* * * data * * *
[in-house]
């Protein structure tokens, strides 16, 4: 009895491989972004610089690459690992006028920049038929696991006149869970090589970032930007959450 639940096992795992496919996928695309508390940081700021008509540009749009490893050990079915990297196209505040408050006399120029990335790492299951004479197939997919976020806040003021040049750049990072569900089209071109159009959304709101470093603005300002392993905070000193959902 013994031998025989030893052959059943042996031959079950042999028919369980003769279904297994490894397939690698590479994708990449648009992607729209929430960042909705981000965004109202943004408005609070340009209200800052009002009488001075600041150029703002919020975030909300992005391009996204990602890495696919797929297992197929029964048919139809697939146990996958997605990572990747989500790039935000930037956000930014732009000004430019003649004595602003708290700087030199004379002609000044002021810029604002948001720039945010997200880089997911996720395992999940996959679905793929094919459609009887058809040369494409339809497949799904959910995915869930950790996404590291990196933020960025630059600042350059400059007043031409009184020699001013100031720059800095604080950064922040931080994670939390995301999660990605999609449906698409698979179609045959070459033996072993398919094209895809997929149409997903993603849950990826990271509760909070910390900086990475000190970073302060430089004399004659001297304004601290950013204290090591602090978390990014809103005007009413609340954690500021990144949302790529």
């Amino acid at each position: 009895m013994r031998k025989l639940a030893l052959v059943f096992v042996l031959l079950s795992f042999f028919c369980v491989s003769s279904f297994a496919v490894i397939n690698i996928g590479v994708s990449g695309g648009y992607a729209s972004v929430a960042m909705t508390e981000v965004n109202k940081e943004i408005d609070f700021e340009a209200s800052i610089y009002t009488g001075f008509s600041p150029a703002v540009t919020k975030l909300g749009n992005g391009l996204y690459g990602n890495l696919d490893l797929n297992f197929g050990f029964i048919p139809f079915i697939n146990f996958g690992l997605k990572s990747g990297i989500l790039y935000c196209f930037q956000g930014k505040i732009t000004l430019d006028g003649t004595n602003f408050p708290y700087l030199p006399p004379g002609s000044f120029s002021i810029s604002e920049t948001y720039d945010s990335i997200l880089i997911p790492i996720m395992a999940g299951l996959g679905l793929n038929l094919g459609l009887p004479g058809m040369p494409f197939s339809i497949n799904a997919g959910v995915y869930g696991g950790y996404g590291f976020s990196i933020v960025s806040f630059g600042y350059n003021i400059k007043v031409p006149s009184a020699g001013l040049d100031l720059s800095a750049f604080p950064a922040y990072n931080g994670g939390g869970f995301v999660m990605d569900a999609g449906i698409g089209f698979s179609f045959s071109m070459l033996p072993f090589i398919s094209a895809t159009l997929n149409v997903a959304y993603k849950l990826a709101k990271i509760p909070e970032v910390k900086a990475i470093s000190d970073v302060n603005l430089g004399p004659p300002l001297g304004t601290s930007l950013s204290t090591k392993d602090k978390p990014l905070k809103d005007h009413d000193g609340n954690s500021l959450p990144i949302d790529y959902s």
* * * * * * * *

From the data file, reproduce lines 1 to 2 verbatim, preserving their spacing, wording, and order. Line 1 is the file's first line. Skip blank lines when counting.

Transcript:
[in-house]
């Protein structure tokens, strides 16, 4: 009895491989972004610089690459690992006028920049038929696991006149869970090589970032930007959450 639940096992795992496919996928695309508390940081700021008509540009749009490893050990079915990297196209505040408050006399120029990335790492299951004479197939997919976020806040003021040049750049990072569900089209071109159009959304709101470093603005300002392993905070000193959902 013994031998025989030893052959059943042996031959079950042999028919369980003769279904297994490894397939690698590479994708990449648009992607729209929430960042909705981000965004109202943004408005609070340009209200800052009002009488001075600041150029703002919020975030909300992005391009996204990602890495696919797929297992197929029964048919139809697939146990996958997605990572990747989500790039935000930037956000930014732009000004430019003649004595602003708290700087030199004379002609000044002021810029604002948001720039945010997200880089997911996720395992999940996959679905793929094919459609009887058809040369494409339809497949799904959910995915869930950790996404590291990196933020960025630059600042350059400059007043031409009184020699001013100031720059800095604080950064922040931080994670939390995301999660990605999609449906698409698979179609045959070459033996072993398919094209895809997929149409997903993603849950990826990271509760909070910390900086990475000190970073302060430089004399004659001297304004601290950013204290090591602090978390990014809103005007009413609340954690500021990144949302790529």